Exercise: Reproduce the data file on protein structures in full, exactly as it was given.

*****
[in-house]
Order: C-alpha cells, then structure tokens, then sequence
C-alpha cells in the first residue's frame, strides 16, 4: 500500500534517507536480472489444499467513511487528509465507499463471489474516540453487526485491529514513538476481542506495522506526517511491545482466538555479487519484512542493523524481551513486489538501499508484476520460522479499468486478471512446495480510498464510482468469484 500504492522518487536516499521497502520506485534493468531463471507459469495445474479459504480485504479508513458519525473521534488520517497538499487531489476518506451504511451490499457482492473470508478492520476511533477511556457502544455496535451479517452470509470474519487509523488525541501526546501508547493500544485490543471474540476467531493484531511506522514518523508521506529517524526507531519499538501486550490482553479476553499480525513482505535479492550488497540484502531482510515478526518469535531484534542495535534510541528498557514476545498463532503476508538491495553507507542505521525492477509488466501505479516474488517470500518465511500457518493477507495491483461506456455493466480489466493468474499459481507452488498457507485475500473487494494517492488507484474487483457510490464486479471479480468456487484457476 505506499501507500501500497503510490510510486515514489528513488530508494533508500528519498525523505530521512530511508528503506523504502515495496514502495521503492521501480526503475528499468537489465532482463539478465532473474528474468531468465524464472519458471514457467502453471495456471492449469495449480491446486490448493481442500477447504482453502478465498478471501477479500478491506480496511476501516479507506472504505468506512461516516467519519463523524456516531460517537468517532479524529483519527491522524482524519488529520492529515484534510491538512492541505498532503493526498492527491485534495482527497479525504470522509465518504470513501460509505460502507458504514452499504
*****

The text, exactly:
[in-house]
Order: C-alpha cells, then structure tokens, then sequence
C-alpha cells in the first residue's frame, strides 16, 4: 500500500534517507536480472489444499467513511487528509465507499463471489474516540453487526485491529514513538476481542506495522506526517511491545482466538555479487519484512542493523524481551513486489538501499508484476520460522479499468486478471512446495480510498464510482468469484 500504492522518487536516499521497502520506485534493468531463471507459469495445474479459504480485504479508513458519525473521534488520517497538499487531489476518506451504511451490499457482492473470508478492520476511533477511556457502544455496535451479517452470509470474519487509523488525541501526546501508547493500544485490543471474540476467531493484531511506522514518523508521506529517524526507531519499538501486550490482553479476553499480525513482505535479492550488497540484502531482510515478526518469535531484534542495535534510541528498557514476545498463532503476508538491495553507507542505521525492477509488466501505479516474488517470500518465511500457518493477507495491483461506456455493466480489466493468474499459481507452488498457507485475500473487494494517492488507484474487483457510490464486479471479480468456487484457476 505506499501507500501500497503510490510510486515514489528513488530508494533508500528519498525523505530521512530511508528503506523504502515495496514502495521503492521501480526503475528499468537489465532482463539478465532473474528474468531468465524464472519458471514457467502453471495456471492449469495449480491446486490448493481442500477447504482453502478465498478471501477479500478491506480496511476501516479507506472504505468506512461516516467519519463523524456516531460517537468517532479524529483519527491522524482524519488529520492529515484534510491538512492541505498532503493526498492527491485534495482527497479525504470522509465518504470513501460509505460502507458504514452499504